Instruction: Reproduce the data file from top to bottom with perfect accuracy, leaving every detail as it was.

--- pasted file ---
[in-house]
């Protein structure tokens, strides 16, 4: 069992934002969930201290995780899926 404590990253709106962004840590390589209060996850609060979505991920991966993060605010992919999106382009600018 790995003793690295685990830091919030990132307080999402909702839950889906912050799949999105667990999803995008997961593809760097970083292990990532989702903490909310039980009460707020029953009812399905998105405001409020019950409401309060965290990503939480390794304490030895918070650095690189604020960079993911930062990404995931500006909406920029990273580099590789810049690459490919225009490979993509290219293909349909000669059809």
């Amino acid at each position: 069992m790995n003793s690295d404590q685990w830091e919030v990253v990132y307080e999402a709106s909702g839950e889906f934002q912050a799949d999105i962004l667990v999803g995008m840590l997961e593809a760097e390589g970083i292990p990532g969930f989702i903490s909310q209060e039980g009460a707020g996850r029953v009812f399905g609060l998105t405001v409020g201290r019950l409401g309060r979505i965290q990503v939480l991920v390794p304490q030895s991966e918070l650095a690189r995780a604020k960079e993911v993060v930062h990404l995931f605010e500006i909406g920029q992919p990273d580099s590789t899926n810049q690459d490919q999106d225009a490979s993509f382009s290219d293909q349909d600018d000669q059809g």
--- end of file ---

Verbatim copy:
[in-house]
């Protein structure tokens, strides 16, 4: 069992934002969930201290995780899926 404590990253709106962004840590390589209060996850609060979505991920991966993060605010992919999106382009600018 790995003793690295685990830091919030990132307080999402909702839950889906912050799949999105667990999803995008997961593809760097970083292990990532989702903490909310039980009460707020029953009812399905998105405001409020019950409401309060965290990503939480390794304490030895918070650095690189604020960079993911930062990404995931500006909406920029990273580099590789810049690459490919225009490979993509290219293909349909000669059809």
């Amino acid at each position: 069992m790995n003793s690295d404590q685990w830091e919030v990253v990132y307080e999402a709106s909702g839950e889906f934002q912050a799949d999105i962004l667990v999803g995008m840590l997961e593809a760097e390589g970083i292990p990532g969930f989702i903490s909310q209060e039980g009460a707020g996850r029953v009812f399905g609060l998105t405001v409020g201290r019950l409401g309060r979505i965290q990503v939480l991920v390794p304490q030895s991966e918070l650095a690189r995780a604020k960079e993911v993060v930062h990404l995931f605010e500006i909406g920029q992919p990273d580099s590789t899926n810049q690459d490919q999106d225009a490979s993509f382009s290219d293909q349909d600018d000669q059809g």